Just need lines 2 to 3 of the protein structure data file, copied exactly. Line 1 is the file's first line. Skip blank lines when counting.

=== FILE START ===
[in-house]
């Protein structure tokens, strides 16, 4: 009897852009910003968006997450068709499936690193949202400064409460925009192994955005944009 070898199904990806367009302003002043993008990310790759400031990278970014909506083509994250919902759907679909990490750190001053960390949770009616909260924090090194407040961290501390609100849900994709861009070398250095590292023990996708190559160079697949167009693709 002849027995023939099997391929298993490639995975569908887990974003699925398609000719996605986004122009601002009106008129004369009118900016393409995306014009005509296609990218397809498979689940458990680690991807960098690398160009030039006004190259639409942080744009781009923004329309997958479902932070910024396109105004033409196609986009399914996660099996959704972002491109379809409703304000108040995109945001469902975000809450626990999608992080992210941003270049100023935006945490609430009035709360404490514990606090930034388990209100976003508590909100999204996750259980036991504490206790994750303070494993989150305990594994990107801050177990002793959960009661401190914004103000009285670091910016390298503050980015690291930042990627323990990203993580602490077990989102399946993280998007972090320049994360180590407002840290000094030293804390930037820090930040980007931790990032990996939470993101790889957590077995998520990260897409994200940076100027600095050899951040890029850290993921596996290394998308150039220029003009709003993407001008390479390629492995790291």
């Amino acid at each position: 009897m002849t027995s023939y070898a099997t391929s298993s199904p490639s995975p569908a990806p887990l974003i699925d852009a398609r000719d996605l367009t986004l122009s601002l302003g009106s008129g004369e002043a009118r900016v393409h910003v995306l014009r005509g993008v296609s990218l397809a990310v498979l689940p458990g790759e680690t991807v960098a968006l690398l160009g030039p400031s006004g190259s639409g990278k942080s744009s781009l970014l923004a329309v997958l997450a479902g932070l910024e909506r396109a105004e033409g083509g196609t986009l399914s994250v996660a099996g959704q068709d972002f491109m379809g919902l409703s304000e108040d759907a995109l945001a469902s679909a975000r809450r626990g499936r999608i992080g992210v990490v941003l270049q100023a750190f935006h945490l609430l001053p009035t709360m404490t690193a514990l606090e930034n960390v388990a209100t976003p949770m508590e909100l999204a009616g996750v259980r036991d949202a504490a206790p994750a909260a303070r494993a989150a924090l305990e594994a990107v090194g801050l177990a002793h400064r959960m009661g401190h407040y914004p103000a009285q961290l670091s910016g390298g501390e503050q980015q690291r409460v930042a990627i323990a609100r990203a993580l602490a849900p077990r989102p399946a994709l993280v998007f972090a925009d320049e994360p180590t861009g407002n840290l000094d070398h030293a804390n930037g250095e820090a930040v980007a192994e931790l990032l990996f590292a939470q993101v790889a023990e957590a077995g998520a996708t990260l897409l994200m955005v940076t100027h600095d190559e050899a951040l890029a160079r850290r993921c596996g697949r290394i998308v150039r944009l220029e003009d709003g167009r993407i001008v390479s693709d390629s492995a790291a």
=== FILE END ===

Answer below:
């Protein structure tokens, strides 16, 4: 009897852009910003968006997450068709499936690193949202400064409460925009192994955005944009 070898199904990806367009302003002043993008990310790759400031990278970014909506083509994250919902759907679909990490750190001053960390949770009616909260924090090194407040961290501390609100849900994709861009070398250095590292023990996708190559160079697949167009693709 002849027995023939099997391929298993490639995975569908887990974003699925398609000719996605986004122009601002009106008129004369009118900016393409995306014009005509296609990218397809498979689940458990680690991807960098690398160009030039006004190259639409942080744009781009923004329309997958479902932070910024396109105004033409196609986009399914996660099996959704972002491109379809409703304000108040995109945001469902975000809450626990999608992080992210941003270049100023935006945490609430009035709360404490514990606090930034388990209100976003508590909100999204996750259980036991504490206790994750303070494993989150305990594994990107801050177990002793959960009661401190914004103000009285670091910016390298503050980015690291930042990627323990990203993580602490077990989102399946993280998007972090320049994360180590407002840290000094030293804390930037820090930040980007931790990032990996939470993101790889957590077995998520990260897409994200940076100027600095050899951040890029850290993921596996290394998308150039220029003009709003993407001008390479390629492995790291």
């Amino acid at each position: 009897m002849t027995s023939y070898a099997t391929s298993s199904p490639s995975p569908a990806p887990l974003i699925d852009a398609r000719d996605l367009t986004l122009s601002l302003g009106s008129g004369e002043a009118r900016v393409h910003v995306l014009r005509g993008v296609s990218l397809a990310v498979l689940p458990g790759e680690t991807v960098a968006l690398l160009g030039p400031s006004g190259s639409g990278k942080s744009s781009l970014l923004a329309v997958l997450a479902g932070l910024e909506r396109a105004e033409g083509g196609t986009l399914s994250v996660a099996g959704q068709d972002f491109m379809g919902l409703s304000e108040d759907a995109l945001a469902s679909a975000r809450r626990g499936r999608i992080g992210v990490v941003l270049q100023a750190f935006h945490l609430l001053p009035t709360m404490t690193a514990l606090e930034n960390v388990a209100t976003p949770m508590e909100l999204a009616g996750v259980r036991d949202a504490a206790p994750a909260a303070r494993a989150a924090l305990e594994a990107v090194g801050l177990a002793h400064r959960m009661g401190h407040y914004p103000a009285q961290l670091s910016g390298g501390e503050q980015q690291r409460v930042a990627i323990a609100r990203a993580l602490a849900p077990r989102p399946a994709l993280v998007f972090a925009d320049e994360p180590t861009g407002n840290l000094d070398h030293a804390n930037g250095e820090a930040v980007a192994e931790l990032l990996f590292a939470q993101v790889a023990e957590a077995g998520a996708t990260l897409l994200m955005v940076t100027h600095d190559e050899a951040l890029a160079r850290r993921c596996g697949r290394i998308v150039r944009l220029e003009d709003g167009r993407i001008v390479s693709d390629s492995a790291a």